Selecciona Edición
Selecciona Edición
Tamaño letra

How Madrid became the battleground for a raging street-poster war

An unknown company is sabotaging advertising for artists such as Daddy Yankee and Bad Bunny with signs accusing the event organizer of fraud

carteles conciertos madrid
Posters for music concerts that have been sabotaged. The fly posters that have been stuck on top of them read: “Fraudulent events. Illegal company.”

A large-scale sabotage campaign against street posters in Madrid is damaging publicity for international artists and performers. Posters promoting the concerts of Reggaeton artists Daddy Yankee and Bad Bunny, heavy metal groups and the Peruvian cumbia outfit Grupo 5 have been covered up with signs accusing the event organizer of fraud.

For the past two weeks, concert posters have been plastered with signs saying “Fraudulent events. Illegal company.” and “I ... on your filthy and deceitful events.”

Sabotaged street posters in Madrid.
Sabotaged street posters in Madrid.

It is the latest and most outlandish chapter of a street war between poster companies, a business that, despite the internet, has continued to make a profit. In this small world, there have always been disputes between companies for covering up the posters of a rival, but they have never reached such a large scale in Madrid, representatives from two businesses specializing in cultural events tell EL PAÍS.

According to these companies, the sabotage is costing them clients, who have decided to take their business elsewhere.

We have to do something because we’re at our wits’ end

Sergio Larrañaga, head of poster company Fijados

“They are attacking a business that is more than 100 years old, that you can see in any city in the world because any cultural event needs this advertising because it is cheap,” says Sergio Larrañaga, the head of Fijados, a business that has been putting up street posters for nearly 20 years in Madrid.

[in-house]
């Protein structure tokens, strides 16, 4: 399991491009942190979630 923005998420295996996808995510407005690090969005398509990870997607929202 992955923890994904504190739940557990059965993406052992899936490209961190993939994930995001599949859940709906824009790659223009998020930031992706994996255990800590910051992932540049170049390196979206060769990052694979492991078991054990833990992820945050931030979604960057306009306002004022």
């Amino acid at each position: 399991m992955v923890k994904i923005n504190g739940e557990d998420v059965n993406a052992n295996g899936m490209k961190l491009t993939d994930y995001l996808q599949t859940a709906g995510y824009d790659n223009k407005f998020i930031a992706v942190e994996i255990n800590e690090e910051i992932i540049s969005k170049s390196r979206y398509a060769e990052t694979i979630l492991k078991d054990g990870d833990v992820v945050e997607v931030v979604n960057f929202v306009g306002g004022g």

The other business representative, who did not wish to be identified, agrees the situation is delicate.

Both say that the industry operates under a “code of honor,” whereby workers are instructed to be respectful to both the city and the competition. One of the unwritten rules is to never cover over posters advertising concerts that haven’t yet taken place.

But industry veterans complain that some companies do not respect this rule and put up posters wherever they want. They suspect a company that purchases and sells gold is behind the sabotage campaign. According to these sources, this company has been putting up posters indiscriminately for years and is now going a step further by using defamatory signs against their competitors.

Posters advertising “I buy gold” covered with signs saying “I buy smiles” and “A smile is more valuable than gold.”
Posters advertising “I buy gold” covered with signs saying “I buy smiles” and “A smile is more valuable than gold.”

The gold business, however, says it not the one sabotaging posters. “Sometimes they cover my posters, and sometimes I cover others,” the business owner tells EL PAÍS. “I am not at war with anybody.”

The owner of this company claims that he was a victim of a sabotage campaign last summer when his posters advertising “I buy gold” were covered up with signs featuring giant smiling faces and the message “I buy smiles.”

Businesses say workers are instructed to be respectful to both the city and the competition

“There is a war between them,” he says, referring to the poster companies.

The businesses affected by the sabotage campaign have caught the culprits red-handed, running through the street after plastering the defamatory signs on top of event posters. They have photos of more than a dozen walls showing their posters covered up with the accusatory message: “Fraudulent events. Illegal company.”

But the authorities, who tend to be fairly tolerant of the street-poster business, do not want to get involved. Larrañaga says he has spoken informally with police but claims they have washed their hands of the issue. According to Larrañaga, street-poster companies have never needed to go to the police before because all disputes were settled respectfully between themselves.

But now they are planning on approaching Madrid City Hall and asking authorities to ensure all companies are placing advertising in the allotted spaces. Larrañaga wants posters that fail to comply to be taken down. “We have to do something because we’re at our wits’ end.”

English version by Melissa Kitson.

Adheres to The Trust Project More info >

More information